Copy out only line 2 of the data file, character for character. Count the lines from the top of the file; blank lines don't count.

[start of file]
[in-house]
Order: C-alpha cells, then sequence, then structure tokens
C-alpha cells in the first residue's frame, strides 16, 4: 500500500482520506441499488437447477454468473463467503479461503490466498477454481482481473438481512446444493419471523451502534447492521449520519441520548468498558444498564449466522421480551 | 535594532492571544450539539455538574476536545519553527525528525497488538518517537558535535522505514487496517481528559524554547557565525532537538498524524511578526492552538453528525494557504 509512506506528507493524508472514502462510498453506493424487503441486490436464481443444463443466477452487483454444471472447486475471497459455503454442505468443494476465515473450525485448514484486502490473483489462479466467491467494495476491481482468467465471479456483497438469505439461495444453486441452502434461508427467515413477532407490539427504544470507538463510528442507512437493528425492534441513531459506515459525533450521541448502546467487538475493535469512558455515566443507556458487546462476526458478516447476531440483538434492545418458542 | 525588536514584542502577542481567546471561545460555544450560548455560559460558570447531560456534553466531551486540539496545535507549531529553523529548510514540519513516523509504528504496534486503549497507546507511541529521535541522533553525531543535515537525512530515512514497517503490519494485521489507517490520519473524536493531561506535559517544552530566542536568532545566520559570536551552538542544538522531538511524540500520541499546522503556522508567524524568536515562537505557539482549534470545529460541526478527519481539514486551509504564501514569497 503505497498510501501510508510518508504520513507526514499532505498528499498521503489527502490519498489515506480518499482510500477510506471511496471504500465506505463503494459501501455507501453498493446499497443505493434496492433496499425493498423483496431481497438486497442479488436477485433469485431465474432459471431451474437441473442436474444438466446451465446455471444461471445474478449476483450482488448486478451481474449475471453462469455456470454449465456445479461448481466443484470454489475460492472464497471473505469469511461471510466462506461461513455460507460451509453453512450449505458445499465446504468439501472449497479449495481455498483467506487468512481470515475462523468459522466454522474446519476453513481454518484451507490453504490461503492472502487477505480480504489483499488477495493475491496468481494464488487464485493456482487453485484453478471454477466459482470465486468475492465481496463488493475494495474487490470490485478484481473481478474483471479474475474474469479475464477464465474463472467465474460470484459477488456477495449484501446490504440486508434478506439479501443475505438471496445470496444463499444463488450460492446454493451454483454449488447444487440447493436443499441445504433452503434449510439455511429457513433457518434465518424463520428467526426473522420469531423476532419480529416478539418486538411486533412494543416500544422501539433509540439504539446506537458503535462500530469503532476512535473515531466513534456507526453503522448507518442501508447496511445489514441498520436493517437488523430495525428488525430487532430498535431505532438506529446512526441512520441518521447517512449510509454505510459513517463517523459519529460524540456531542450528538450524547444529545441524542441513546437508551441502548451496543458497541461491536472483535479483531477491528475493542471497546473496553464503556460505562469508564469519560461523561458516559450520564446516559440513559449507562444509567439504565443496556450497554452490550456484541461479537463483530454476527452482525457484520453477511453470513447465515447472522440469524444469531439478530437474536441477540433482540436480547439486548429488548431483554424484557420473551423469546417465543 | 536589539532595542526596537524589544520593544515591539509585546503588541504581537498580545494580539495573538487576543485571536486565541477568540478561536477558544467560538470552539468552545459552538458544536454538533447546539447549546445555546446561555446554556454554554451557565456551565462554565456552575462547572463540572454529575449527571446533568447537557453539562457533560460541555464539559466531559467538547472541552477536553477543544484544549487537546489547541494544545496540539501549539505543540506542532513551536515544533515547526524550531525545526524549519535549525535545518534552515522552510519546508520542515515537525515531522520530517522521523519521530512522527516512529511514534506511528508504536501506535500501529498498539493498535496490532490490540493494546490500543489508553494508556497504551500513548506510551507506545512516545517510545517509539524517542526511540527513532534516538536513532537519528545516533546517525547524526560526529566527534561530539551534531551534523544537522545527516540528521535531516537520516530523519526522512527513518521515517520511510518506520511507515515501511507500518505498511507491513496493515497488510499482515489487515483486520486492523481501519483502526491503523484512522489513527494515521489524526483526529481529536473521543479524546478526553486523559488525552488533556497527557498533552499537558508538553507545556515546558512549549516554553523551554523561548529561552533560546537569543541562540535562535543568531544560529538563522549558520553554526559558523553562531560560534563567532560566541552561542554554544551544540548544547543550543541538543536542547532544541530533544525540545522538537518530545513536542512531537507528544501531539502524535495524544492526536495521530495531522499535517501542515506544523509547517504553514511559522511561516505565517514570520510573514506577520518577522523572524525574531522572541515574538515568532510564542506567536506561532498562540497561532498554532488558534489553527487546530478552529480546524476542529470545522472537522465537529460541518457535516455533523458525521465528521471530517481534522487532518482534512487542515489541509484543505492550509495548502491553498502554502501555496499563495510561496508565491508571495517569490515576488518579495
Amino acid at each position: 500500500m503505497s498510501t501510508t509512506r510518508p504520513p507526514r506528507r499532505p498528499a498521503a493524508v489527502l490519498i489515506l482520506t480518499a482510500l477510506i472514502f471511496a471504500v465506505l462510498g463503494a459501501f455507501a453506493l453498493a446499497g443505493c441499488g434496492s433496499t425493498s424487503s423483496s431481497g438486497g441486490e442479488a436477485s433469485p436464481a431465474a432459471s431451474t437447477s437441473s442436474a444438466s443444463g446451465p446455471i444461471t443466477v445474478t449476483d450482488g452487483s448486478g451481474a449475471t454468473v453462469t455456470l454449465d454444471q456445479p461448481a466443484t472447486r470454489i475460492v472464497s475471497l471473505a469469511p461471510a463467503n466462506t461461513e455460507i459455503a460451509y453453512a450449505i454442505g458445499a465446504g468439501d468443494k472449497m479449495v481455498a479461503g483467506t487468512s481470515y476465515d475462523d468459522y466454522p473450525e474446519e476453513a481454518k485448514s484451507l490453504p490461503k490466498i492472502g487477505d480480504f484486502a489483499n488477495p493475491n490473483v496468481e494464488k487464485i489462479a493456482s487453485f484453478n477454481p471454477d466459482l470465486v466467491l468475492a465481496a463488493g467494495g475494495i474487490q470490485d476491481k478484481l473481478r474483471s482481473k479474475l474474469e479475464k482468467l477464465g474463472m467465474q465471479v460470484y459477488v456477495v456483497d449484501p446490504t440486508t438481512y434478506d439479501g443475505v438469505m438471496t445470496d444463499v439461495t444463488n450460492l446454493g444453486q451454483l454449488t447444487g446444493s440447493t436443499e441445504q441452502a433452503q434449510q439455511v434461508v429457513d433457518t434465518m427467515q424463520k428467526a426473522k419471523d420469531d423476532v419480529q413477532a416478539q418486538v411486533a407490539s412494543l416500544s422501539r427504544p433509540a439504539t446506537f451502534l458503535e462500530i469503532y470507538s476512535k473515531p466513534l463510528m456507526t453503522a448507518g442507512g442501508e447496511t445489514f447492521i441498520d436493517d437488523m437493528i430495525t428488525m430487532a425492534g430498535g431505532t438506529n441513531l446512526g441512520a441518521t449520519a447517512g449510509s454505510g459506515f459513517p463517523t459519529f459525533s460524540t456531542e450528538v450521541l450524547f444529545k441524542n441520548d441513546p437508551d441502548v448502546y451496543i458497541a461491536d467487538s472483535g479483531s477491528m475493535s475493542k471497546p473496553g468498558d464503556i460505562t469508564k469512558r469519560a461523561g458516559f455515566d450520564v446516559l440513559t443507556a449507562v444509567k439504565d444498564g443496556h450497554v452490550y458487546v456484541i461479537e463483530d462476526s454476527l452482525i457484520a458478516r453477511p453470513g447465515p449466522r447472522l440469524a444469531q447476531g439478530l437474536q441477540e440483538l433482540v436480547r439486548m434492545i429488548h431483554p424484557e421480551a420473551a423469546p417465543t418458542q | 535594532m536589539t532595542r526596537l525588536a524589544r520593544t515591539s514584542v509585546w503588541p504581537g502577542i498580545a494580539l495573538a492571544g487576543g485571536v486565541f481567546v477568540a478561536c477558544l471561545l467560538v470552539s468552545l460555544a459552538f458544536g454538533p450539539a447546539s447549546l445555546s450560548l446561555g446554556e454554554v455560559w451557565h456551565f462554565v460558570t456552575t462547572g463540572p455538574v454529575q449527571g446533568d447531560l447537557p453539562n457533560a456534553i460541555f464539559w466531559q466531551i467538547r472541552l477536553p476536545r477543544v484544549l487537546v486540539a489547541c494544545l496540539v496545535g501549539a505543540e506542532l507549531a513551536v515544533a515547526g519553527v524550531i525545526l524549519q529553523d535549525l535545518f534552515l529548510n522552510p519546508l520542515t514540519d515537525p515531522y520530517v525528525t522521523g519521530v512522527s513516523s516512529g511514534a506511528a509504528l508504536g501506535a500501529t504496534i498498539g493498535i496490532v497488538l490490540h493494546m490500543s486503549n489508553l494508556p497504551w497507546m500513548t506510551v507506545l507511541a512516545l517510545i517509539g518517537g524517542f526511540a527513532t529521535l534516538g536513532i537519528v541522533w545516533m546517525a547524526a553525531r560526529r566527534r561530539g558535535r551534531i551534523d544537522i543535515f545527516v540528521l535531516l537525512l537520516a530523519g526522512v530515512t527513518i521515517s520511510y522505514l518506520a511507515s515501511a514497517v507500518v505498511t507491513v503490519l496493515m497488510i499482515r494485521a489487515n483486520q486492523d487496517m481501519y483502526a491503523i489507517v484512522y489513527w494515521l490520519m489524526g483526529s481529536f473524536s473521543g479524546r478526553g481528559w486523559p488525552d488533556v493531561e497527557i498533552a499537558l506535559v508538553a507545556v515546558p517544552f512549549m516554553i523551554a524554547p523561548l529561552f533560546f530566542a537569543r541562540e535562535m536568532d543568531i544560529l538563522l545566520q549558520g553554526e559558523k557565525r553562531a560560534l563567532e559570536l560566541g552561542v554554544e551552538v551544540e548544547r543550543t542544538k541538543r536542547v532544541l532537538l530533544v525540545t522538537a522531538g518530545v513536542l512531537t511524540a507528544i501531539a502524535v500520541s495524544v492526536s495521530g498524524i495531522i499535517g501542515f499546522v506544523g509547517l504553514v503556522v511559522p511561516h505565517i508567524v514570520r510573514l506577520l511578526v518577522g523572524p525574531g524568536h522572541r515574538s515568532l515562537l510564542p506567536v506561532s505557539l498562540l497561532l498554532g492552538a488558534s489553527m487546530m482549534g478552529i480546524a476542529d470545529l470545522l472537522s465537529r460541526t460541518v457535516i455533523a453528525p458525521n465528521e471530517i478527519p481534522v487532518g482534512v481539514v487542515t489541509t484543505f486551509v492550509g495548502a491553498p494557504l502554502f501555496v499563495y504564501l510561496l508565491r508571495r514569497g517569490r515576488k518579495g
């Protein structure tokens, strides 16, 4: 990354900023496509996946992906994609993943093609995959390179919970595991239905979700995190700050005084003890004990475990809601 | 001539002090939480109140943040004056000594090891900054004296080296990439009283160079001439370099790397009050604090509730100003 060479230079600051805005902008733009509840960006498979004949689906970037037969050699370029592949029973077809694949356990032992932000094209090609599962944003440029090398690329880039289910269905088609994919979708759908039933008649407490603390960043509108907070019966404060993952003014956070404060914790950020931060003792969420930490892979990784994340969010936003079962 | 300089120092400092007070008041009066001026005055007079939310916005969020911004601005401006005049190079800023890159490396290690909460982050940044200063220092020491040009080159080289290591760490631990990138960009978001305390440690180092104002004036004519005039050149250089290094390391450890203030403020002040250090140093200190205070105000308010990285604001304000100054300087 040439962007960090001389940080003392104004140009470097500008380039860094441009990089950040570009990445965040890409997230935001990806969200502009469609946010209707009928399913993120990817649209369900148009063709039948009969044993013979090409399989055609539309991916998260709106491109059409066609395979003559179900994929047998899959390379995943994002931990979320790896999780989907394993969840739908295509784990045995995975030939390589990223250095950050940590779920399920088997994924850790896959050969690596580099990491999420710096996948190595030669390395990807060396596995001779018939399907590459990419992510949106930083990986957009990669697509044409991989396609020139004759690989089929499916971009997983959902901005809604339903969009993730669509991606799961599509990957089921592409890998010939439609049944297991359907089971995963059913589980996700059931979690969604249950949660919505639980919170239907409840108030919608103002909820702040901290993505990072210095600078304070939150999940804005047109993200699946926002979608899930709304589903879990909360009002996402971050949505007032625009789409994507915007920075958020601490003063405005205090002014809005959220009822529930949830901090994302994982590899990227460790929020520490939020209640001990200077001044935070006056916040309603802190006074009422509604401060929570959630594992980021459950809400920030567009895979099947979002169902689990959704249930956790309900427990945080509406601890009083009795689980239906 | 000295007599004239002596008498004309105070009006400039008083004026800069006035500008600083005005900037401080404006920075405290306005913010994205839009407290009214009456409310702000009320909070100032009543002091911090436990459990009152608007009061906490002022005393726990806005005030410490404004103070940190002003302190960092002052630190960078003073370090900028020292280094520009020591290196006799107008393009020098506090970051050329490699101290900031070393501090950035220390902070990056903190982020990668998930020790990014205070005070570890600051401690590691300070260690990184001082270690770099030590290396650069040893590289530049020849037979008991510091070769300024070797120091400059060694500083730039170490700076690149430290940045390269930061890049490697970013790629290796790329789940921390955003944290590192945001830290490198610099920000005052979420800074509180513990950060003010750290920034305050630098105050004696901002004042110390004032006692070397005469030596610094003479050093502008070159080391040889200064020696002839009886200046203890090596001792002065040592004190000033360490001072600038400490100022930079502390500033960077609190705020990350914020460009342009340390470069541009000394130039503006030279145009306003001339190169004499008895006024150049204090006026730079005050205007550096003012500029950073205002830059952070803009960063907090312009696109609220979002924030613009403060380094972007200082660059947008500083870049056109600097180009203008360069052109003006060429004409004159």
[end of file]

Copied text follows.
Order: C-alpha cells, then sequence, then structure tokens